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Scale Of Microsoft Exchange Cyberattack ‘Rare And Disturbing’

The global cyberattack on Microsoft’s Exchange servers is on a scale rarely seen before, says Michael McKinnon, CIO of Pure Security.

McKinnon told CDN the attackers, believed to be state-backed actors in China, gave Australian companies and government agencies little time to install security patches distributed by Microsoft before they launched their attack here.

He said it’s likely most businesses running an Exchange server have been infected.

“We rarely see something on this scale and it’s rather disturbing,” he said.

“The unfortunate reality is that many organisations aren’t even aware of the situation”, McKinnon added, warning that it will have a long-term affect, not only on the private sector, but governments as well.

“It’s a huge problem for governments and while we don’t know much at this stage, it’s something we’ll hear about soon,” he said.

Australia has around 7000 Microsoft Exchange servers, the fourth highest number in the world after the US, Germany and the UK.

McKinnon said that, based purely on the number of companies running those servers, the cost to business and governments could run into millions of dollars in time and remediation.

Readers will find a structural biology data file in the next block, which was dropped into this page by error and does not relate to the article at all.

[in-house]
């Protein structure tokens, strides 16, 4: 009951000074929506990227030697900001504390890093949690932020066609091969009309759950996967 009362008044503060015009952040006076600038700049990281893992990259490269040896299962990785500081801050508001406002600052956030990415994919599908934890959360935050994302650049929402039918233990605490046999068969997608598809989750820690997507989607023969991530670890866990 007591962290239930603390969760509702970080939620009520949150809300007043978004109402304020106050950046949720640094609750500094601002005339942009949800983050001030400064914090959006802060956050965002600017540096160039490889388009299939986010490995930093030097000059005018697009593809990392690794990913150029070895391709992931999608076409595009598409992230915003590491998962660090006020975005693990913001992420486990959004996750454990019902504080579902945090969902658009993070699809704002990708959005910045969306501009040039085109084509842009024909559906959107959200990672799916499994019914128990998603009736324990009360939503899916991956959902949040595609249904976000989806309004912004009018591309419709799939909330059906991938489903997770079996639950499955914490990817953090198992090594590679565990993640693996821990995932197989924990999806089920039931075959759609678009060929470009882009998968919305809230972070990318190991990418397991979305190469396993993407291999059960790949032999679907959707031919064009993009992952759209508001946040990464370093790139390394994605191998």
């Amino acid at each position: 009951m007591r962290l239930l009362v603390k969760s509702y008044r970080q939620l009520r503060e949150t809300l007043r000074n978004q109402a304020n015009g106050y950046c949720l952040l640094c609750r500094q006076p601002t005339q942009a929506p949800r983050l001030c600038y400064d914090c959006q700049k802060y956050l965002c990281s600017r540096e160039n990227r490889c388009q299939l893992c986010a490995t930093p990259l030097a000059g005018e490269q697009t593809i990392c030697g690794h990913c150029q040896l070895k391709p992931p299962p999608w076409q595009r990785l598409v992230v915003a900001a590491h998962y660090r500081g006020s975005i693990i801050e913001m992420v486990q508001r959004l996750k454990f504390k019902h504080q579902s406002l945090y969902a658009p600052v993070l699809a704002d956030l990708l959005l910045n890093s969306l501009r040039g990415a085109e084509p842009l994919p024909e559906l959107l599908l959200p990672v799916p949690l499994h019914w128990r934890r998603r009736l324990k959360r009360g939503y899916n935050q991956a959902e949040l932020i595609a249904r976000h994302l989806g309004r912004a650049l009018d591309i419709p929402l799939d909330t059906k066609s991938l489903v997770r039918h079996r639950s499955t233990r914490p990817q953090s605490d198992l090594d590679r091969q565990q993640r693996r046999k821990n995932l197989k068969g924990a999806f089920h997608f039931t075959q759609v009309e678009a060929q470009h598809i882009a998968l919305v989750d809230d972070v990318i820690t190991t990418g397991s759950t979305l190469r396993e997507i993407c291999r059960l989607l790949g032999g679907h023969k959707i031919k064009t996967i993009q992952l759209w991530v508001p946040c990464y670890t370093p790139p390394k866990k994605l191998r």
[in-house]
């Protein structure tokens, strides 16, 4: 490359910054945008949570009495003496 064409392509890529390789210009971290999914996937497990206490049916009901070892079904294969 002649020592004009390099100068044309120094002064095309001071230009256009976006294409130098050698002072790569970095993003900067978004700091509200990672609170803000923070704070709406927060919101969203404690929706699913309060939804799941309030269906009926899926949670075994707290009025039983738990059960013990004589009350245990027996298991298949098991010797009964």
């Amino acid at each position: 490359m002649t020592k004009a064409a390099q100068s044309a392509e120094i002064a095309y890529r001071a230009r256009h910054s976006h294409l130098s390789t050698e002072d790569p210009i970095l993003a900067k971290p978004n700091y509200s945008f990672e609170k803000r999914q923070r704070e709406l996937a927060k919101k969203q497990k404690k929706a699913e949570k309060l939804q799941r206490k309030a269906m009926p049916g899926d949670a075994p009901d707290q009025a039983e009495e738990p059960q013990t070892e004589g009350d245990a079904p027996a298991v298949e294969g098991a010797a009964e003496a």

“There are some reports that the attacks may include stealing complete mailboxes out of the servers, while the hackers might also be establishing some sort of remote access – or worse, implanting backdoors to get even further into an organisation’s operation,” he said.

The number of businesses impacted globally is estimated to run into the hundreds of thousands. with at least another 10 cybercriminal gangs taking advantage of the vulnerabilities.

But McKinnon says none are as efficient as the state-backed actors, who appear to be a Chinese group known as Hafnium.

“They’re running automated systems to find servers and push malware into those servers,” he said, “They’re not a gang sitting by themselves in a basement.”


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